Births Deaths Marriages, North Carolina, Oral History, Paternal Kin

Her story.

Bessie Henderson has died, and her children remain.

Mamie Lee was the first child, and my grandmother was the second. And the second Hattie Mae.  The first was Sarah Henderson Jacobs’ daughter.

That’s who they named me after.  I asked them why they named me Hattie after a dead person.  “What?  You don’t like Hattie?  Well, I just thought ’twas nice.”  And after I looked at her picture, I said, “Well, she was pretty.”  Since Jack knew her, and he wanted her picture, when I come up to Philadelphia, I give him the picture.  ‘Cause they grew up together.  And his children thought she was white, wanted to know what old white girl was that.  Mama never talked about her.  But A’nt Nina, she would tell everything.  Mama got mad with her, said, “You always bringing up something.  You don’t know what you talking ’bout.”  And she never did say – well, if she said, I wouldn’t have known him, but I never did ask her – who Hattie’s daddy was.  I figured he was white.  Because she looked — her hair and features, you know, white.

Jack Henderson told my grandmother that he remembered “when she was got,” that he was nearby when it was happening, that Tom had Bessie over a barrel, literally.  Bookish and soft, James Thomas Aldridge tended his mother and younger sisters and his ailing father’s dry goods store while dreaming of a bigger and better world faraway.  He would have been a nerd if they’d had them then.  Bessie’s pregnancy changed his life:

‘Cause his mama didn’t want her son to get married.  ‘Cause he wanted to be a doctor, and so she was gon help him be one.  And if he got married and started having children, he couldn’t be a doctor.  And down there in a little town like Dudley, you had to go away from there ‘cause it wont no more than ‘bout sixth, seventh grade.  And you had to go to a larger place if you wanted to go to school. 

So the pregnancy stirred him, thrust him out toward his reveries, away from Dudley and the grey-eyed baby whose mother was soon to die.  Tom, already 24 years old but claiming to be much younger, fled to Raleigh, where he entered Shaw University’s preparatory division and exited its college eight years later on his way to Meharry Medical School.  He would become a doctor, indeed, a big-time, money-making, Cadillac-driving Saint Louis doctor, elected president of the National Medical Association in 1961.  But it’s his daughter’s story we’re telling right now, the daughter who never got past sixth grade, who never met her father ‘til she was good and grown.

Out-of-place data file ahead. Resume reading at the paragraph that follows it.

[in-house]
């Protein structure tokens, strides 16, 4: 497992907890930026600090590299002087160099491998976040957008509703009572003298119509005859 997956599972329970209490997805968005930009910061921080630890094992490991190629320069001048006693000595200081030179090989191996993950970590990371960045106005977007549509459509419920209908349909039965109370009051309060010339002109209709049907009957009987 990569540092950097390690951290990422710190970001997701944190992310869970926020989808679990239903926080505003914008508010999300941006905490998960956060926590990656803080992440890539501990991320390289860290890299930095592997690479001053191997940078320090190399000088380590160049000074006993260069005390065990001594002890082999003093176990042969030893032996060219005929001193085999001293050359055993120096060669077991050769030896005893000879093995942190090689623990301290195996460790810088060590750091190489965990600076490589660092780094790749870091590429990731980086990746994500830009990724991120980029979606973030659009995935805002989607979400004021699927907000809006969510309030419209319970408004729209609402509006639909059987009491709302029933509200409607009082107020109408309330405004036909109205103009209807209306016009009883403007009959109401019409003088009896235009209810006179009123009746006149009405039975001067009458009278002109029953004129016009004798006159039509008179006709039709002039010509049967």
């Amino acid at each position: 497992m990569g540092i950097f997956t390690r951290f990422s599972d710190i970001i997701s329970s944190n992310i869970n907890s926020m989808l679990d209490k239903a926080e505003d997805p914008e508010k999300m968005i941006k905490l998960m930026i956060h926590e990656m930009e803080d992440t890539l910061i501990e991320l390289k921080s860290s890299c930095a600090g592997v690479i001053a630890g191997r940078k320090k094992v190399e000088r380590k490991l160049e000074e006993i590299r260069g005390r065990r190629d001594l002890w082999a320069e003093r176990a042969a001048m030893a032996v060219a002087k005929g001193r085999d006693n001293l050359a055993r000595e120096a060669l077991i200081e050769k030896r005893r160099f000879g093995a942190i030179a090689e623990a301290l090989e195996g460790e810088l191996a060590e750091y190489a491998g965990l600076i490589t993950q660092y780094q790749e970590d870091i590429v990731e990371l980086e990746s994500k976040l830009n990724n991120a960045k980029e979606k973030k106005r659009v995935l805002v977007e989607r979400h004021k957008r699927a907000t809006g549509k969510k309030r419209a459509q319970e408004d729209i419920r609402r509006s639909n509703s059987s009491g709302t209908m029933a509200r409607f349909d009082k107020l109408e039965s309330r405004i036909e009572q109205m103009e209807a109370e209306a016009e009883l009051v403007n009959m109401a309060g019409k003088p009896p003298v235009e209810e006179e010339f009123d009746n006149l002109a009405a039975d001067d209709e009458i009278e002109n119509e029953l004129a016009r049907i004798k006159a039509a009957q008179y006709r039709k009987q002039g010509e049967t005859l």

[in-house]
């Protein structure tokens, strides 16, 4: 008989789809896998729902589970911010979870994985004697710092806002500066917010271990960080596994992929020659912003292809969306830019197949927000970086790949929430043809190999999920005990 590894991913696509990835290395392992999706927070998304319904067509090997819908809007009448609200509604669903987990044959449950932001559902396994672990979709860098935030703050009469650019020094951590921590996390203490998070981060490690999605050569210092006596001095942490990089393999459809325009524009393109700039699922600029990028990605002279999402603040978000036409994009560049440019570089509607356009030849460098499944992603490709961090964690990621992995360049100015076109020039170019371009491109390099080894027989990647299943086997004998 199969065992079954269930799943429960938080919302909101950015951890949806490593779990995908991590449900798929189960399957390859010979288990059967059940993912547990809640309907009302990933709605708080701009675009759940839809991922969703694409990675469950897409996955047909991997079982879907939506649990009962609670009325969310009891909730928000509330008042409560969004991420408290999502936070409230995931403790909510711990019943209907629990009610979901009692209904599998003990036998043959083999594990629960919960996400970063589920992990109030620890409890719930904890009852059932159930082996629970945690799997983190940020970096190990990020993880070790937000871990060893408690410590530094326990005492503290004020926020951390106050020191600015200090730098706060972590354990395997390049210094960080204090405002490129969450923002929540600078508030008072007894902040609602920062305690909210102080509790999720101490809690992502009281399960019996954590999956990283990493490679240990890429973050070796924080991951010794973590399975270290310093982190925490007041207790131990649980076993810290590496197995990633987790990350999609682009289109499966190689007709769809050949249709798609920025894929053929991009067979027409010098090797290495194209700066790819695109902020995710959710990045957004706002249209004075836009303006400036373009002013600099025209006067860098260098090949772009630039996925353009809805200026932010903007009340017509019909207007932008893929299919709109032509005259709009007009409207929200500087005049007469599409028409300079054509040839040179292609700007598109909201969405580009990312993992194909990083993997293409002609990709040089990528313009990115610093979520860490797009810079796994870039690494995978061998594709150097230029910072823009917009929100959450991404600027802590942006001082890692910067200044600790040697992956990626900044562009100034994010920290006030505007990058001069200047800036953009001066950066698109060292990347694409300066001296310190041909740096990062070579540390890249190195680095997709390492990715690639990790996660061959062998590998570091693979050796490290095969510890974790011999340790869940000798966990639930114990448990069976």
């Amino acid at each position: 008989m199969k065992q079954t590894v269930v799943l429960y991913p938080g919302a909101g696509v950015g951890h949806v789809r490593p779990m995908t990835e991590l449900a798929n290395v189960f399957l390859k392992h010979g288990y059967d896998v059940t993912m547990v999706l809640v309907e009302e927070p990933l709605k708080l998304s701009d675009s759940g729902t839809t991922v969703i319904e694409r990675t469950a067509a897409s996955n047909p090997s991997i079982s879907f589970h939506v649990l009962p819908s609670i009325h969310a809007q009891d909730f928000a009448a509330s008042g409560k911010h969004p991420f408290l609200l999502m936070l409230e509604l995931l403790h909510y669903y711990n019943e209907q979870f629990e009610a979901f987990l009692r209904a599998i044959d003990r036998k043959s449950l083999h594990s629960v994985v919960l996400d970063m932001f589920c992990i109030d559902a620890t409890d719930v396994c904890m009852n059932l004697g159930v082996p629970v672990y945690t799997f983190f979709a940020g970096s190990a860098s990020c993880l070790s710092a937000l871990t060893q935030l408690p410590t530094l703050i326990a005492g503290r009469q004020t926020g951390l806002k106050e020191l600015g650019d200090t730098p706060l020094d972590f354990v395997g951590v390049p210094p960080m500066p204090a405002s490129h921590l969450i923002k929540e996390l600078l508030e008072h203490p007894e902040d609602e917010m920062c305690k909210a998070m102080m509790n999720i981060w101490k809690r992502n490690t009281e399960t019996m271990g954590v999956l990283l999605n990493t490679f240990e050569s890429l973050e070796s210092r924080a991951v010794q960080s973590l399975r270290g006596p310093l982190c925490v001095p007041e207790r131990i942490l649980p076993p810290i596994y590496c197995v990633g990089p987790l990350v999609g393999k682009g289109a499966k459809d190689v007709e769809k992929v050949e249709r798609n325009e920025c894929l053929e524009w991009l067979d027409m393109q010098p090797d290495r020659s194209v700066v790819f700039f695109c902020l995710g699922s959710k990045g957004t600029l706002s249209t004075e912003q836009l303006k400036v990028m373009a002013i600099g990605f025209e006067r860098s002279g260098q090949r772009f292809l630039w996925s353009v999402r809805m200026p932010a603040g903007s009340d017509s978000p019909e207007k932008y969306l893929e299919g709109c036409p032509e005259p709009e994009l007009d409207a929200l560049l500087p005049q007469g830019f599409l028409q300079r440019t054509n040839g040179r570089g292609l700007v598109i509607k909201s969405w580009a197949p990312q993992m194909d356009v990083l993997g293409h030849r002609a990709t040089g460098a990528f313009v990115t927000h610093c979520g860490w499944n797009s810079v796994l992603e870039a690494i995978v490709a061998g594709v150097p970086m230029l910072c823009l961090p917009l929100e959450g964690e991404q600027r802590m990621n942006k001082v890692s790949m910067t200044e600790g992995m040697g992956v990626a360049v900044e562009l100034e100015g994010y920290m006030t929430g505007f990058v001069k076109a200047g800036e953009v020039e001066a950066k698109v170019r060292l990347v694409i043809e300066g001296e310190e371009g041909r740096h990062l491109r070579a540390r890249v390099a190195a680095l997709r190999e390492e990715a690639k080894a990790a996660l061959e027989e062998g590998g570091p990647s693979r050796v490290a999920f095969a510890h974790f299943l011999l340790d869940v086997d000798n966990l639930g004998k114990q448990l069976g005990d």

Let me back up.  Sometime around 1905, Mama Sarah and her husband, a good man named Jesse A. Jacobs Jr., moved 40 miles north of Dudley to Wilson, a tobacco market bursting with new golden-leaf millionaires.  Colored folks from all over coastal Carolina, drawn to the town’s bustling opportunity, built a vibrant community on the southeast side of the railroad that cleaved the town in two. Sarah took in washing and ironing, did seasonal work at tobacco factories, and reared Jesse’s brood, who turned out largely ungrateful.  Her own daughter died in 1908, aged 14, and nobody knows why.

Meanwhile, down in Dudley, Lewis and Mag Henderson faded in their iron bedstead with only their teenaged granddaughter Bessie to manage the household.  Lucian Henderson likely farmed his parents’ reduced acreage with his own, but it was left to Bessie to cook and clean and sew and launder and do all the other relentless drudgery that needed doing.  Her mother was long dead, and there were no other close relatives nearby upon whom to rely.  Did she resent her responsibilities?   Did she chafe under the grind of pot-stirring and water-fetching and skillet-scouring and jar-slopping?  What did she want?  She was a chancey girl, a risk-taker, one who took her pleasure where she found it, even when it clamped the lid tighter on her trap.  She was a beautiful girl, but nearly unmarriageable, as she dragged her heavy belly through the spring of 1910.

Bessie gave birth to my Hattie Mae on June 6, very likely attended by the child’s grandmother, a midwife named Louvicey Artis Aldridge.  Though Vicey had forbidden a marriage between this girl and her special boy Tom, she was not altogether unmoved by her grandbaby, who looked much more Aldridge than Henderson. Vicey and her daughters played small intermittent roles in my grandmother’s early life, but there is no doubt: Sarah Henderson Jacobs was the family’s matriarch and matrix, though no children of her own lived even to adulthood. She reared Bessie’s children and kept them clothed and fed and sheltered, if not exactly loved.